Catholic priest freed in Yemen
International | Plus U.S.-Russia relations, a declaration on religious freedom, and more international news and notes
by Mindy Belz
Posted 9/13/17, 12:41 pm
YEMEN: The Rev. Tom Uzhunnalil, the Catholic priest kidnapped in March 2016 during a deadly attack on a Missions of Charity home in Aden, was released by militants with ties to ISIS following coordinated efforts by the Vatican, Saudi officials, and the Sultan of Oman.
The cholera epidemic in Yemen has reached “enormous proportions” and will affect 850,000 people by year’s end—the “worst health crisis for a preventable disease in recent history,” according to the International Red Cross.
RUSSIA: In a document that’s “nothing less than a road map for full-scale normalization of U.S.-Russian relations,” Russian officials laid out a plan early in the Trump administration toward full-scale cooperation. Some key points of their plan—particularly cooperation over Syria—have come to pass.
LEBANON: Prime Minister Saad Hariri is in Moscow shopping for weapons this week. In July during his visit with President Donald Trump, Hariri said, “The main power today in Syria is Russia, so if you want to solve the issue of Syria, you’ve got to talk to the Russians … That was the unfortunate consequence of not acting. And now, since they are there, somebody has to talk to them.”
MYANMAR: The desperate plight of Rohingya Muslims, long persecuted in ways similar to Christians by Myanmar’s military junta, is complicated by a rising Rohingya insurgent group. ARSA has its roots far from the Southeast Asian highlands:
“The group was formed last year by Rohingya exiles living in Saudi Arabia, according to the International Crisis Group, which detailed ARSA’s origins in a report last year. It is led by Attullah Abu Amar Jununi, a Pakistani-born Rohingya who grew up in Mecca, and a committee of about 20 Rohingya emigres. ICG says there are indications Jununi and others received militant training in Pakistan and possibly Afghanistan.”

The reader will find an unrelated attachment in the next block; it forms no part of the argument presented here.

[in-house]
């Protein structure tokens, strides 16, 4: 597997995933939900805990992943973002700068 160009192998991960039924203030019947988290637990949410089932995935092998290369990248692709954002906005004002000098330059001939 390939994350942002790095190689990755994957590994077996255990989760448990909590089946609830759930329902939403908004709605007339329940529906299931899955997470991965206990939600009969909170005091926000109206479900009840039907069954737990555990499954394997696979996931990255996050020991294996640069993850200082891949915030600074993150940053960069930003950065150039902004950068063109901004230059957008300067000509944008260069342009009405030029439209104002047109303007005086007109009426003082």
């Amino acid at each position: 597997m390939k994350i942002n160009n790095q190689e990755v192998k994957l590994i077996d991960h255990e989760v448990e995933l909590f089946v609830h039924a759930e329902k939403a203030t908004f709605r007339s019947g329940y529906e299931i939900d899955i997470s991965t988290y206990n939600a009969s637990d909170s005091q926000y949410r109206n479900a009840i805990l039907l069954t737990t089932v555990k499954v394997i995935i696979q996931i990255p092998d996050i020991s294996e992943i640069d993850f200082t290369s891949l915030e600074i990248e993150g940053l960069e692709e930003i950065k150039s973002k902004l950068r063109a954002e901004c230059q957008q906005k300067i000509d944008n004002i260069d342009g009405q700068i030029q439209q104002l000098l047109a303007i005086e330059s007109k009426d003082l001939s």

SINGAPORE: The predominantly ethnic Chinese city-state will swear in its first female president, who is also the first president from the ethnic Malay minority in 47 years.
RELIGIOUS FREEDOM: On Wednesday, an array of Jewish, Muslim, and Christian leaders gather in Los Angeles to promote progress on religious freedom in the Arab world and pledge greater cooperation with the signing of the Bahrain Declaration calling for religious freedom for all.
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Mindy wrote WORLD Magazine's first cover story in 1986 and went on to serve as international editor, editor, and now senior editor. She has covered wars in Syria, Afganistan, Africa, and the Balkans, and she recounts some of her experiences in They Say We Are Infidels: On the Run from ISIS with Persecuted Christians in the Middle East. Mindy resides with her husband, Nat, in Asheville, N.C. Follow her on Twitter @mcbelz.